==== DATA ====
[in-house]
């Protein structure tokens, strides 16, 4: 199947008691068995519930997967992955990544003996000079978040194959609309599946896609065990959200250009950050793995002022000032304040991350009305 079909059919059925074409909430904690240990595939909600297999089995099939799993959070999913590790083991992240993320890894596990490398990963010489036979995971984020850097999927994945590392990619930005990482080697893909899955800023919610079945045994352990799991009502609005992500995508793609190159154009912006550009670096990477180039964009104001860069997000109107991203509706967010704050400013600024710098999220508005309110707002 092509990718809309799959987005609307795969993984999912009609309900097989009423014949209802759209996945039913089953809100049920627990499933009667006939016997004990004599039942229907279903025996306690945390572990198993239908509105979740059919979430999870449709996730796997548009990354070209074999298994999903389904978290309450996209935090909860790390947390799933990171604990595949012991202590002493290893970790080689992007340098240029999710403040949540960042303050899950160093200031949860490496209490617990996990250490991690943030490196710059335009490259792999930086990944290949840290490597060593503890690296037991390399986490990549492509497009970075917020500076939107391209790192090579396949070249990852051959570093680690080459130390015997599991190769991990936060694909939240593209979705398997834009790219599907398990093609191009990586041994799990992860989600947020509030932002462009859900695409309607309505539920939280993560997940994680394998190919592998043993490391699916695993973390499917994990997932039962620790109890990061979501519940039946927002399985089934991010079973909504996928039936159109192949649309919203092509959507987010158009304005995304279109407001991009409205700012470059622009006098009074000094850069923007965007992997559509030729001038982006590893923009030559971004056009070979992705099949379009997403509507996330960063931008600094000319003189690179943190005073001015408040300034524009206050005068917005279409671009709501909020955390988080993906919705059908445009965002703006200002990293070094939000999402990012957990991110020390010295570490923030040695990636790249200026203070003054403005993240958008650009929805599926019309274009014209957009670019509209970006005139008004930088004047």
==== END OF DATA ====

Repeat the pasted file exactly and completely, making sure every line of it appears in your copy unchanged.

[in-house]
């Protein structure tokens, strides 16, 4: 199947008691068995519930997967992955990544003996000079978040194959609309599946896609065990959200250009950050793995002022000032304040991350009305 079909059919059925074409909430904690240990595939909600297999089995099939799993959070999913590790083991992240993320890894596990490398990963010489036979995971984020850097999927994945590392990619930005990482080697893909899955800023919610079945045994352990799991009502609005992500995508793609190159154009912006550009670096990477180039964009104001860069997000109107991203509706967010704050400013600024710098999220508005309110707002 092509990718809309799959987005609307795969993984999912009609309900097989009423014949209802759209996945039913089953809100049920627990499933009667006939016997004990004599039942229907279903025996306690945390572990198993239908509105979740059919979430999870449709996730796997548009990354070209074999298994999903389904978290309450996209935090909860790390947390799933990171604990595949012991202590002493290893970790080689992007340098240029999710403040949540960042303050899950160093200031949860490496209490617990996990250490991690943030490196710059335009490259792999930086990944290949840290490597060593503890690296037991390399986490990549492509497009970075917020500076939107391209790192090579396949070249990852051959570093680690080459130390015997599991190769991990936060694909939240593209979705398997834009790219599907398990093609191009990586041994799990992860989600947020509030932002462009859900695409309607309505539920939280993560997940994680394998190919592998043993490391699916695993973390499917994990997932039962620790109890990061979501519940039946927002399985089934991010079973909504996928039936159109192949649309919203092509959507987010158009304005995304279109407001991009409205700012470059622009006098009074000094850069923007965007992997559509030729001038982006590893923009030559971004056009070979992705099949379009997403509507996330960063931008600094000319003189690179943190005073001015408040300034524009206050005068917005279409671009709501909020955390988080993906919705059908445009965002703006200002990293070094939000999402990012957990991110020390010295570490923030040695990636790249200026203070003054403005993240958008650009929805599926019309274009014209957009670019509209970006005139008004930088004047």